Dufferin News Municipal Orangeville

See Crime in Orangeville? Call the Police, Not Town Hall!

"Why would someone call town hall for a traffic complaint?"

When one has suspicions of crime in Orangeville, the OPP Commander of the Dufferin County detachment wants the public to know that they should report it to the police first. 

“I don’t know why or how it got to a position in Orangeville, where, for police issues, people are constantly reaching out to those that aren’t the police,” expounded OPP Inspector Terry Ward. “People need to call the police if they see a crime.”

At the Orangeville Police Services Board meeting held on May 18, Board Chair, Councillor Todd Taylor, said that he received commentary about drugs in the town and that there may be a ‘drug house’ in a particular neighbourhood. He asked the Commander of the Dufferin detachment what people should do if they have these suspicions.

“My advice would be not to call the chair of the Police Services Board. Not the councillors,” remarked Commander Ward. “I mean, reaching out to a town official, I don’t understand the logic in that.”

Ward explained the importance of getting information on criminal activity to the police quickly to act upon it as fast as possible. He communicated how time could be of the essence with many investigations. Direct communication with the police also allows for proper explanations and advice to be given to residents and opportunities to listen and gather more detailed and accurate information.

The inspector mentioned how residents are calling town hall for things such as traffic complaints. 

“Why would someone call town hall for a traffic complaint? Why is someone calling a councillor for drugs?” inquired Commander Ward. “I don’t understand how that happened. We have to change that mentality.”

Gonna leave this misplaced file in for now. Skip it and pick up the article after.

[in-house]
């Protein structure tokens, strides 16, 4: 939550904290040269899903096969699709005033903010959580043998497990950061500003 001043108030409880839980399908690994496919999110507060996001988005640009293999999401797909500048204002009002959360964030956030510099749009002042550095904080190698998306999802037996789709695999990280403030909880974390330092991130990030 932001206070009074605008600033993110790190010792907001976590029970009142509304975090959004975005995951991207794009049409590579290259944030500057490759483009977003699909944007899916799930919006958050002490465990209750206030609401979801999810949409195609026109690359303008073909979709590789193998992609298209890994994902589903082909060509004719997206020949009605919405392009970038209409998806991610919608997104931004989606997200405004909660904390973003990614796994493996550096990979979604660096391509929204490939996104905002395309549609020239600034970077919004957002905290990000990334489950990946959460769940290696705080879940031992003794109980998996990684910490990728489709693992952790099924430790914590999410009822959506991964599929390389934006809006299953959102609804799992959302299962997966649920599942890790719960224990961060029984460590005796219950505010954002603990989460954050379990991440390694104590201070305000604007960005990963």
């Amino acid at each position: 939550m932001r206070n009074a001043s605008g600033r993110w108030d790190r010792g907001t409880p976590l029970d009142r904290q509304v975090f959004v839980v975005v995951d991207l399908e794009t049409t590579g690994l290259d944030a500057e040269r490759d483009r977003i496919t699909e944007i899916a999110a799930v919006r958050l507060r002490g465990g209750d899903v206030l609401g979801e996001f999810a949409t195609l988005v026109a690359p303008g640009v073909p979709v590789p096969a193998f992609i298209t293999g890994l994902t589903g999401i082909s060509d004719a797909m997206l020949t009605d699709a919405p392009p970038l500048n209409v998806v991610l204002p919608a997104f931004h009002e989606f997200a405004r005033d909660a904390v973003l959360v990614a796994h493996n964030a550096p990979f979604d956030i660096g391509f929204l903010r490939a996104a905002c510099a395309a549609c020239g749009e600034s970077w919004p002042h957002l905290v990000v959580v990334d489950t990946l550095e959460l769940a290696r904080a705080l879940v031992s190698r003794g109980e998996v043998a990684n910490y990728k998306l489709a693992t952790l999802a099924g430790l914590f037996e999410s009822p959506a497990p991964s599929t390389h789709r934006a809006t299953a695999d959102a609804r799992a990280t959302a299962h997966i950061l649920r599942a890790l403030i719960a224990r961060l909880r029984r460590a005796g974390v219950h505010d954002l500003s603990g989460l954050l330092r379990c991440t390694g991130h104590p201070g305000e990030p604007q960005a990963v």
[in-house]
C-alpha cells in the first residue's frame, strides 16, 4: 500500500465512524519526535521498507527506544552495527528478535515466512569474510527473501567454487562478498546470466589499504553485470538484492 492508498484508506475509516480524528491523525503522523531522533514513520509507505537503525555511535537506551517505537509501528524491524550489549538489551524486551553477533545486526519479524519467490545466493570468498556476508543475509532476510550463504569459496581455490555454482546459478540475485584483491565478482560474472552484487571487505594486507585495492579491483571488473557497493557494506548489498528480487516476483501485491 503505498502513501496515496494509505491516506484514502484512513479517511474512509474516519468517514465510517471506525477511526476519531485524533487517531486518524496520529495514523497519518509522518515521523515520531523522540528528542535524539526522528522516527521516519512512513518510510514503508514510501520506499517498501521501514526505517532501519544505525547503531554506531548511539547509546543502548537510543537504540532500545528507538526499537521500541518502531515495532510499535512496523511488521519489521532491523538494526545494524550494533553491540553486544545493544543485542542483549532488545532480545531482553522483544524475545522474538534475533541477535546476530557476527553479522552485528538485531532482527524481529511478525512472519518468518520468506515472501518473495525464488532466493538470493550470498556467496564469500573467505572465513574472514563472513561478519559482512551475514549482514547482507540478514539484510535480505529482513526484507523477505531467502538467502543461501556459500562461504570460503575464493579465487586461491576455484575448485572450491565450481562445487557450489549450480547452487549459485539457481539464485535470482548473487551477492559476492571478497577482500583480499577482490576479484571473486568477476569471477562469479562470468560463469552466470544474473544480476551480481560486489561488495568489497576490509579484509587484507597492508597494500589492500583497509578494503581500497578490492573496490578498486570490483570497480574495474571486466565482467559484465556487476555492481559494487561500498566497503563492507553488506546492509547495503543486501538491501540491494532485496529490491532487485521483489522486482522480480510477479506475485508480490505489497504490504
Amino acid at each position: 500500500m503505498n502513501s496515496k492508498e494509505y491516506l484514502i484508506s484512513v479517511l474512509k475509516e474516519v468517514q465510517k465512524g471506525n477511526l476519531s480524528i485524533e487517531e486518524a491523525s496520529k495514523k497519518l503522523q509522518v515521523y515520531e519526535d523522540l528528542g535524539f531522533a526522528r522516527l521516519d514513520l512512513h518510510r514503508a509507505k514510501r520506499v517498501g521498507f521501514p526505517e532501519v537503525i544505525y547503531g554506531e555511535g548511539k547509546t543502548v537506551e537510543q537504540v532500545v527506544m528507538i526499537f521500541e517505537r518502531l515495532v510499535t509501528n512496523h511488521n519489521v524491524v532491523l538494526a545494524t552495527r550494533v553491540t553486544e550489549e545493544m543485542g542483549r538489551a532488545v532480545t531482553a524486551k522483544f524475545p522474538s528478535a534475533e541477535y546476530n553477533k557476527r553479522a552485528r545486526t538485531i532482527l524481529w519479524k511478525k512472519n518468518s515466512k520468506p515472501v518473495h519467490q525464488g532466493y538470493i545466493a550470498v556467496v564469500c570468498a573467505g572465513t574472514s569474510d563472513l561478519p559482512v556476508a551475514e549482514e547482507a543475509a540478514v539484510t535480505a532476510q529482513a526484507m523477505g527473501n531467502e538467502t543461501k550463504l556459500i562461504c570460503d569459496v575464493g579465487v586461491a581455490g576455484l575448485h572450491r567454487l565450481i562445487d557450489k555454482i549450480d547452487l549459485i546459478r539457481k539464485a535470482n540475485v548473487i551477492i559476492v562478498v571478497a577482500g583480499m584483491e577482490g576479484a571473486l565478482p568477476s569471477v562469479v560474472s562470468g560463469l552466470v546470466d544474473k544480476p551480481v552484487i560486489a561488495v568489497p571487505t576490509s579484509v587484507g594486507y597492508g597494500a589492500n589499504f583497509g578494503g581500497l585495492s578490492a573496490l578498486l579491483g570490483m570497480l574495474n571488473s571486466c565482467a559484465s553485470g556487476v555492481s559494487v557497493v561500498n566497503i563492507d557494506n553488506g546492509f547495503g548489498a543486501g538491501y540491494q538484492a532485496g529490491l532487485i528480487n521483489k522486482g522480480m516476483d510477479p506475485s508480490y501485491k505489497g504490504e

Deputy Mayor Andy Macintosh, previously Orangeville’s Fire Chief for almost two decades, empathized with the OPP Commander.

“I had the same problem,” stated Macintosh, who mentioned that it had been this way for years. “People would go to a councillor because the house was unsafe and stuff. It’s very frustrating.”

The Deputy Mayor claimed that, during his time as fire chief, he would receive calls from an official elected to the previous council about backyard burning violations in the middle of the night.

“Things like that can be very frustrating when they don’t go through proper channels,” declared Macintosh. 

The Commander said that he agreed with Orangeville’s deputy mayor on the importance of working through the established processes, which allows for better information-gathering and tracking. He also called for politicians to do their part when getting these calls by refusing to take them.

“What needs to be done is when someone gets these calls, they need to be educating the public,” asserted Ward. “But a lot of people are afraid they might lose a vote, so they don’t do it.” 

Ward explained how it is this sort of behaviour that keeps ‘the chain’ going.

Chair Taylor endeavoured to clarify the difference between the public letting council members know of concerns in the community, including criminal acitivity, and reporting an actual crime. He explained how he recently participated in a neighbourhood discussion with topics spanning lawn maintenance to speeding.

“I was in Drew Brown last night, and there was a litany of different things that I was there for,” shared Taylor. “So there isn’t a report, but there’s a general feeling that an area has an issue. I think as a councillor that that’s well within my realm.

Commander Ward didn’t disagree but maintained that when it is something that could potentially be serious, ‘it can’t be put aside for a day.’ It was affirmed that crime needs to be reported to the police.

If one suspects criminal activity, they can contact Dufferin OPP at 1-888-310-1122 or Crime Stoppers to remain anonymous at 1-800-222-8477 (TIPS).

References – See Crime in Orangeville? Call the Police, Not Town Hall!

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